Case Law Details

Case Name : EMCON Technologies India (P.) Ltd. Vs Commissioner of Central Excise (CESTAT Bangalore)
Appeal Number : Final Order No. 716 of 2012
Date of Judgement/Order : 16/11/2012
Related Assessment Year :
Courts : All CESTAT (962) CESTAT Bangalore (118)


EMCON Technologies India (P.) Ltd.


Commissioner of Central Excise

FINAL ORDER NO. 716 of 2012
APPEAL NO. E/1310 of 2010

NOVEMBER  16, 2012


1. In this appeal filed by the assessee, the short question arising for consideration is whether, on ‘rent-a-cab service’ and ‘air travel agents service’, the appellants rightly availed CENVAT credit or not. It is the claim of the appellant that they used ‘rent-a-cab service’ for transportation of their employees between the factory and prefixed points away from it. Further it is submitted that “air travel agents services’ were availed to enable the company’s executives to undertake air travels for business purposes. It is argued by the learned consultant for the appellant that both the services had a direct nexus with the appellant’s business activity and hence they should be recognized as “input services” defined under rule 2(l) of the CENVAT Credit Rules, 2004. In relation to ‘air travel agents service’, the learned consultant relies on CCE v. DCW Ltd. Final order No. 25 of 2011, dated 7-1-2011 (Cestat – Chennai). He also submits that the original authority has allowed CENVAT credit on rent-a-cab service’ and ‘air travel agents service’ for certain other periods viz. January to October 2008, January to September 2010 and October 2010 to March 2011. He has also produced copies of the relevant orders-in-original viz. order-in-original Nos. 13 to 15/2012 dated 2-9-2012.

2. It is submitted by the learned Superintendent A.R. that there is no evidence of the ‘rent-a-cab service’ having been used for transportation of employees in the aforesaid manner nor of ‘air travel agents service’ having been used by executives of the company for business purposes. With reference to the orders-in-original relied on by the learned Consultant, the learned Superintendent A.R. submits that these orders are amenable to review in the department and hence cannot be given any precedential value at this stage.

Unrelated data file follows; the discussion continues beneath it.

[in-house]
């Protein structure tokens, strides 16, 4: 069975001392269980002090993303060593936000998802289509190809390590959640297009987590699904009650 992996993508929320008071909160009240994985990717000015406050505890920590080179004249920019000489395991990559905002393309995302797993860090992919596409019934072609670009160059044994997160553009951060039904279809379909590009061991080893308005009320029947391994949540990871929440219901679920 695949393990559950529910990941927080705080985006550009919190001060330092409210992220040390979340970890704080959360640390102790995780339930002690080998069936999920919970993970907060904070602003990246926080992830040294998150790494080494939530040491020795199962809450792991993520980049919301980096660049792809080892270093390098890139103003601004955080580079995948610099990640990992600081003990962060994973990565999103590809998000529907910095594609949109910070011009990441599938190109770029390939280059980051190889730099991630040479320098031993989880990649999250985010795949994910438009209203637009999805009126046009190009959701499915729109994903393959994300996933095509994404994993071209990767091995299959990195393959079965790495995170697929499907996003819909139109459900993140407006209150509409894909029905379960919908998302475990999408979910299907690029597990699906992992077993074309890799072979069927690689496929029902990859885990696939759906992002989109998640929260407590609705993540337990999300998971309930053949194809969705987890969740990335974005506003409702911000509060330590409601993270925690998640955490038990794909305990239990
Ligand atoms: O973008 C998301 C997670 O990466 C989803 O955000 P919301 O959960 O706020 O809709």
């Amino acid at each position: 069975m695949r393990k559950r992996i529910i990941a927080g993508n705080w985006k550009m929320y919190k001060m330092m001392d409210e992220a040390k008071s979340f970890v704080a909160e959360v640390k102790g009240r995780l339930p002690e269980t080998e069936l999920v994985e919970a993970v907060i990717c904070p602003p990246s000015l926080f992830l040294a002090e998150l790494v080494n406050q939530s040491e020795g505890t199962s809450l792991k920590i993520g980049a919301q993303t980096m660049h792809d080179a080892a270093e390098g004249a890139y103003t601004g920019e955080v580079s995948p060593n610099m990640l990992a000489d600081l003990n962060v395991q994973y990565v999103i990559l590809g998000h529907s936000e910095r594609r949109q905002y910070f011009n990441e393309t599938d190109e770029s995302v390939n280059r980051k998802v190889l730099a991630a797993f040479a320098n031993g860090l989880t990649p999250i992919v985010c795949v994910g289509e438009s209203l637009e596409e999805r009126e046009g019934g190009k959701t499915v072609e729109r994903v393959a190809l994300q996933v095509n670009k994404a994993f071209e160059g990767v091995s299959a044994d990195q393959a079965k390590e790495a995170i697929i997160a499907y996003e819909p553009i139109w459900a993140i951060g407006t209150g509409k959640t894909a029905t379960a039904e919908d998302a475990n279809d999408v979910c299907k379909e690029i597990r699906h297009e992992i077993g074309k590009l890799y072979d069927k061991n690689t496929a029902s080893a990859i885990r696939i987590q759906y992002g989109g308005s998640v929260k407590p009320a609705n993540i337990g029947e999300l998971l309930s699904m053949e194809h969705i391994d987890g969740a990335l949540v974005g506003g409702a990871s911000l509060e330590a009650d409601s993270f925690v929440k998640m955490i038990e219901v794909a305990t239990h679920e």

3. I have considered the submissions carefully. It was not the case of the department in the relevant show-cause notice that ‘rent-a-cab service’ was not used for transportation of employees or that ‘air travel agents service’ was not availed by the company’s executives for undertaking business travels. The case of the Revenue as made out in the show-cause notice was that the two services did not qualify to be input services for the purpose of CENVAT credit. If the ‘rent-a-cab service’ was used by the company for transporting their employees between the factory and their residential locations, the requisite nexus exists between the service and the manufacture of excisable goods in the factory. Similarly, if the air travels were undertaken by the company’s executives for business purposes, the necessary nexus between the service and the business activities of the appellant does exist. The show-cause notice did not even attempt to make out a case to the contra. Therefore, the case of the appellant is liable to be accepted. In regard to ‘air travel service’ the appellant also receives support from the Tribunal’s decision in the case of DCW Ltd. (supra). The orders-in-original produced by the Consultant for the appellant can be no basis for taking a view in their favour in much as ample time is left for the department to review those orders.

4. For the aforesaid reasons this appeal is allowed.


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